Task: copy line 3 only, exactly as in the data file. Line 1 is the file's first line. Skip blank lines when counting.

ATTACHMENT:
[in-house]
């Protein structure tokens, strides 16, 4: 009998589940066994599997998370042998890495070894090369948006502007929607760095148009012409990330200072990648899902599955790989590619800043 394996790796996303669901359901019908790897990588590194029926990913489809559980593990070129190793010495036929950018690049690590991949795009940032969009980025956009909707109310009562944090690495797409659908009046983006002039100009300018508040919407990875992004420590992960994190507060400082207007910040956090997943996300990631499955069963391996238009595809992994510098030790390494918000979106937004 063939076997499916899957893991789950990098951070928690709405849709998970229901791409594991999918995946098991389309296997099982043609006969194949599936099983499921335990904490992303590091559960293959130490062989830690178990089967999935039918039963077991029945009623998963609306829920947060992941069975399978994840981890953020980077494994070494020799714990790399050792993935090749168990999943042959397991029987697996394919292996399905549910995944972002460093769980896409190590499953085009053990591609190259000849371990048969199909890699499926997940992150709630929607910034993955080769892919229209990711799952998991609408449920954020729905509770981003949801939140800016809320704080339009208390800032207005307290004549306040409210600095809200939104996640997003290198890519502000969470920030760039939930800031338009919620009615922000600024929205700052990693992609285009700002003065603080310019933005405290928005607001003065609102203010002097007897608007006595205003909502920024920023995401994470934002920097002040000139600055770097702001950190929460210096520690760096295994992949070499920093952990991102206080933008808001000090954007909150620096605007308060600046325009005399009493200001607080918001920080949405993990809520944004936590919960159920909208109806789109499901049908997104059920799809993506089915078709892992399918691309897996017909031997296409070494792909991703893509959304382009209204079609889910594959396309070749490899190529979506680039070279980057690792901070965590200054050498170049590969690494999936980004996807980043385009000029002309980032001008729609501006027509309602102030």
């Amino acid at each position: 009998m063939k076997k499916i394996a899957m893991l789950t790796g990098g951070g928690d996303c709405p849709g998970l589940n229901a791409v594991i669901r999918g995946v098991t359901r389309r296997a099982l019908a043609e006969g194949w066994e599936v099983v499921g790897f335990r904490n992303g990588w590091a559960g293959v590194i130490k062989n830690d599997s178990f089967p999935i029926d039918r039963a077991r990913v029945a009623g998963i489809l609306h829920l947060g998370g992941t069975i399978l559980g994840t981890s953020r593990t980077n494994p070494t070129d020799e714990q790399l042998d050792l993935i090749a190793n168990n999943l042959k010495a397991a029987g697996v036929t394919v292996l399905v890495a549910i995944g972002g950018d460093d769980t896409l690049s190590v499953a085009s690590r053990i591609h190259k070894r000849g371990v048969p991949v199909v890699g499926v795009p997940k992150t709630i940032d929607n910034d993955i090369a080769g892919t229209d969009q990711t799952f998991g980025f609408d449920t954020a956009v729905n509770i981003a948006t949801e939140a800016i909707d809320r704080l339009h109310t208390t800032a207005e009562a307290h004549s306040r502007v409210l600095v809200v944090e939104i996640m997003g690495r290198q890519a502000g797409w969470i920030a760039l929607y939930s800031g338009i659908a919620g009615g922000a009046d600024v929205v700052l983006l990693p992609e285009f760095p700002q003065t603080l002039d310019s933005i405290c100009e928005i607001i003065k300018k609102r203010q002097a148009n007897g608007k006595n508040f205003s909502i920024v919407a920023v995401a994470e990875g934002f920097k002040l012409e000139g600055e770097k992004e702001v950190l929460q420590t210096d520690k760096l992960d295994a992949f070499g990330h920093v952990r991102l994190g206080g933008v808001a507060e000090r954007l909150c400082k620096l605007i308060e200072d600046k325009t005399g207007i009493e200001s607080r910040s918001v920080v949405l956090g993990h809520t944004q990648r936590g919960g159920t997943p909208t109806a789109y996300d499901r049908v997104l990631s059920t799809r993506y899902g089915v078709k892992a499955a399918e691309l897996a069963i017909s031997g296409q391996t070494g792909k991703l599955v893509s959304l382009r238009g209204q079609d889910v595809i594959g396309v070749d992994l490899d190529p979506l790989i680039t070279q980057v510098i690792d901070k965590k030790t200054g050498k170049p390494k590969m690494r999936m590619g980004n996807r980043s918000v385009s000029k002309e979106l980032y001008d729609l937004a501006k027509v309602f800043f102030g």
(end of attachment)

């Amino acid at each position: 009998m063939k076997k499916i394996a899957m893991l789950t790796g990098g951070g928690d996303c709405p849709g998970l589940n229901a791409v594991i669901r999918g995946v098991t359901r389309r296997a099982l019908a043609e006969g194949w066994e599936v099983v499921g790897f335990r904490n992303g990588w590091a559960g293959v590194i130490k062989n830690d599997s178990f089967p999935i029926d039918r039963a077991r990913v029945a009623g998963i489809l609306h829920l947060g998370g992941t069975i399978l559980g994840t981890s953020r593990t980077n494994p070494t070129d020799e714990q790399l042998d050792l993935i090749a190793n168990n999943l042959k010495a397991a029987g697996v036929t394919v292996l399905v890495a549910i995944g972002g950018d460093d769980t896409l690049s190590v499953a085009s690590r053990i591609h190259k070894r000849g371990v048969p991949v199909v890699g499926v795009p997940k992150t709630i940032d929607n910034d993955i090369a080769g892919t229209d969009q990711t799952f998991g980025f609408d449920t954020a956009v729905n509770i981003a948006t949801e939140a800016i909707d809320r704080l339009h109310t208390t800032a207005e009562a307290h004549s306040r502007v409210l600095v809200v944090e939104i996640m997003g690495r290198q890519a502000g797409w969470i920030a760039l929607y939930s800031g338009i659908a919620g009615g922000a009046d600024v929205v700052l983006l990693p992609e285009f760095p700002q003065t603080l002039d310019s933005i405290c100009e928005i607001i003065k300018k609102r203010q002097a148009n007897g608007k006595n508040f205003s909502i920024v919407a920023v995401a994470e990875g934002f920097k002040l012409e000139g600055e770097k992004e702001v950190l929460q420590t210096d520690k760096l992960d295994a992949f070499g990330h920093v952990r991102l994190g206080g933008v808001a507060e000090r954007l909150c400082k620096l605007i308060e200072d600046k325009t005399g207007i009493e200001s607080r910040s918001v920080v949405l956090g993990h809520t944004q990648r936590g919960g159920t997943p909208t109806a789109y996300d499901r049908v997104l990631s059920t799809r993506y899902g089915v078709k892992a499955a399918e691309l897996a069963i017909s031997g296409q391996t070494g792909k991703l599955v893509s959304l382009r238009g209204q079609d889910v595809i594959g396309v070749d992994l490899d190529p979506l790989i680039t070279q980057v510098i690792d901070k965590k030790t200054g050498k170049p390494k590969m690494r999936m590619g980004n996807r980043s918000v385009s000029k002309e979106l980032y001008d729609l937004a501006k027509v309602f800043f102030g």